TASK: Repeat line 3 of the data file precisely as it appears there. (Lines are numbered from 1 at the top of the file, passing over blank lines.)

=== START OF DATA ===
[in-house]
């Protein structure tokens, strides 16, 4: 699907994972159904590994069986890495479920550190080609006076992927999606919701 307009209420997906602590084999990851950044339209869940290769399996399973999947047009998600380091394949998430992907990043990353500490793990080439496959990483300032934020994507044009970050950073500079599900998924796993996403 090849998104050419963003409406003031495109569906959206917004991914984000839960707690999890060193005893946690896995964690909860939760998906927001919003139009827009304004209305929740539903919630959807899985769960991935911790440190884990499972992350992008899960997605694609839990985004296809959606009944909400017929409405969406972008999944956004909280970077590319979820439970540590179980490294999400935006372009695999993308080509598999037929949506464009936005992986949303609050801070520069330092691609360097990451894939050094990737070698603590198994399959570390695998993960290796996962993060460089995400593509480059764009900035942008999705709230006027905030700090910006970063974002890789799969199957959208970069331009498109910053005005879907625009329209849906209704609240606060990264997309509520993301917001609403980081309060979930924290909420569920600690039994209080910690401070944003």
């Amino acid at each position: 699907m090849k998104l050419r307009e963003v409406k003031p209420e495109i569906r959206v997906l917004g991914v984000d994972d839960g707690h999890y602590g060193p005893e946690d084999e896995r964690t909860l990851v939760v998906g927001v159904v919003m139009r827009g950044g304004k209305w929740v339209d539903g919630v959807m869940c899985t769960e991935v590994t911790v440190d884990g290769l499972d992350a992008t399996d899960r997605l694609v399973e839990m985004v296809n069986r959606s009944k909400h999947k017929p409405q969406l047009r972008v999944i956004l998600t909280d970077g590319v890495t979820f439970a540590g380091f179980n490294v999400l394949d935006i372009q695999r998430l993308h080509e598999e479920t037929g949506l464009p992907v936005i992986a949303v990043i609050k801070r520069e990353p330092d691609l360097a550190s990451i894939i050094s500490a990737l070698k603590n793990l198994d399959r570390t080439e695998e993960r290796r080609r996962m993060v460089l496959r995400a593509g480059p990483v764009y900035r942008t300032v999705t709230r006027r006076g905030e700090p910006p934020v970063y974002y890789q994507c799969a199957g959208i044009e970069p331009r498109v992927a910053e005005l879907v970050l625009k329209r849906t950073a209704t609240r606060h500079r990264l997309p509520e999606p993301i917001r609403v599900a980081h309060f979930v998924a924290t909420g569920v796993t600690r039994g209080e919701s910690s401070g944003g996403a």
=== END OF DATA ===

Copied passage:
């Amino acid at each position: 699907m090849k998104l050419r307009e963003v409406k003031p209420e495109i569906r959206v997906l917004g991914v984000d994972d839960g707690h999890y602590g060193p005893e946690d084999e896995r964690t909860l990851v939760v998906g927001v159904v919003m139009r827009g950044g304004k209305w929740v339209d539903g919630v959807m869940c899985t769960e991935v590994t911790v440190d884990g290769l499972d992350a992008t399996d899960r997605l694609v399973e839990m985004v296809n069986r959606s009944k909400h999947k017929p409405q969406l047009r972008v999944i956004l998600t909280d970077g590319v890495t979820f439970a540590g380091f179980n490294v999400l394949d935006i372009q695999r998430l993308h080509e598999e479920t037929g949506l464009p992907v936005i992986a949303v990043i609050k801070r520069e990353p330092d691609l360097a550190s990451i894939i050094s500490a990737l070698k603590n793990l198994d399959r570390t080439e695998e993960r290796r080609r996962m993060v460089l496959r995400a593509g480059p990483v764009y900035r942008t300032v999705t709230r006027r006076g905030e700090p910006p934020v970063y974002y890789q994507c799969a199957g959208i044009e970069p331009r498109v992927a910053e005005l879907v970050l625009k329209r849906t950073a209704t609240r606060h500079r990264l997309p509520e999606p993301i917001r609403v599900a980081h309060f979930v998924a924290t909420g569920v796993t600690r039994g209080e919701s910690s401070g944003g996403a």